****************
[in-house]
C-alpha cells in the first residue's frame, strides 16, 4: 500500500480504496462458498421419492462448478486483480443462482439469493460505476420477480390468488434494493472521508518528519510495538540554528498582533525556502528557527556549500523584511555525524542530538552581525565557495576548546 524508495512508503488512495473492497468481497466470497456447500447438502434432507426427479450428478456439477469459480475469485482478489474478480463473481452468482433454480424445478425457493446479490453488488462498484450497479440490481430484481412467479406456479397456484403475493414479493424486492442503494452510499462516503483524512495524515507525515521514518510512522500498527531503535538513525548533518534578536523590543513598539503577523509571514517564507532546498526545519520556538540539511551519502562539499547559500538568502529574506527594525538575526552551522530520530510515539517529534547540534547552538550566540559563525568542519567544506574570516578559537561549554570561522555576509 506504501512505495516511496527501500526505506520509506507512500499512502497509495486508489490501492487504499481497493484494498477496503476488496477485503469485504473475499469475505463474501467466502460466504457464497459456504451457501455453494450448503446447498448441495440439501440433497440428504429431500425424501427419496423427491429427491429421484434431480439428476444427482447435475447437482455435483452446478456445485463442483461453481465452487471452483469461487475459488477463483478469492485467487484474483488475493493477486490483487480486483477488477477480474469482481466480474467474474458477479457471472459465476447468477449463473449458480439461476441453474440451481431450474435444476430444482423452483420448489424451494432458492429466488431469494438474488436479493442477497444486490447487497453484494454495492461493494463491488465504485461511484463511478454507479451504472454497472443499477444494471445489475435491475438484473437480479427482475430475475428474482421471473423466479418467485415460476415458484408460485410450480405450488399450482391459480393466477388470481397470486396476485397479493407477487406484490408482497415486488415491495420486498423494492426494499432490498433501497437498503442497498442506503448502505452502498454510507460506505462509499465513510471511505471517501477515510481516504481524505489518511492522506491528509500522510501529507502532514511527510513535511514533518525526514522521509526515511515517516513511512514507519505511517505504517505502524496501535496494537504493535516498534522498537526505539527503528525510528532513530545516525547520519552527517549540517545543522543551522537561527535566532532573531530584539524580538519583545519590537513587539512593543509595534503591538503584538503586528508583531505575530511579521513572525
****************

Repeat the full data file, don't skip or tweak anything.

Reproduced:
[in-house]
C-alpha cells in the first residue's frame, strides 16, 4: 500500500480504496462458498421419492462448478486483480443462482439469493460505476420477480390468488434494493472521508518528519510495538540554528498582533525556502528557527556549500523584511555525524542530538552581525565557495576548546 524508495512508503488512495473492497468481497466470497456447500447438502434432507426427479450428478456439477469459480475469485482478489474478480463473481452468482433454480424445478425457493446479490453488488462498484450497479440490481430484481412467479406456479397456484403475493414479493424486492442503494452510499462516503483524512495524515507525515521514518510512522500498527531503535538513525548533518534578536523590543513598539503577523509571514517564507532546498526545519520556538540539511551519502562539499547559500538568502529574506527594525538575526552551522530520530510515539517529534547540534547552538550566540559563525568542519567544506574570516578559537561549554570561522555576509 506504501512505495516511496527501500526505506520509506507512500499512502497509495486508489490501492487504499481497493484494498477496503476488496477485503469485504473475499469475505463474501467466502460466504457464497459456504451457501455453494450448503446447498448441495440439501440433497440428504429431500425424501427419496423427491429427491429421484434431480439428476444427482447435475447437482455435483452446478456445485463442483461453481465452487471452483469461487475459488477463483478469492485467487484474483488475493493477486490483487480486483477488477477480474469482481466480474467474474458477479457471472459465476447468477449463473449458480439461476441453474440451481431450474435444476430444482423452483420448489424451494432458492429466488431469494438474488436479493442477497444486490447487497453484494454495492461493494463491488465504485461511484463511478454507479451504472454497472443499477444494471445489475435491475438484473437480479427482475430475475428474482421471473423466479418467485415460476415458484408460485410450480405450488399450482391459480393466477388470481397470486396476485397479493407477487406484490408482497415486488415491495420486498423494492426494499432490498433501497437498503442497498442506503448502505452502498454510507460506505462509499465513510471511505471517501477515510481516504481524505489518511492522506491528509500522510501529507502532514511527510513535511514533518525526514522521509526515511515517516513511512514507519505511517505504517505502524496501535496494537504493535516498534522498537526505539527503528525510528532513530545516525547520519552527517549540517545543522543551522537561527535566532532573531530584539524580538519583545519590537513587539512593543509595534503591538503584538503586528508583531505575530511579521513572525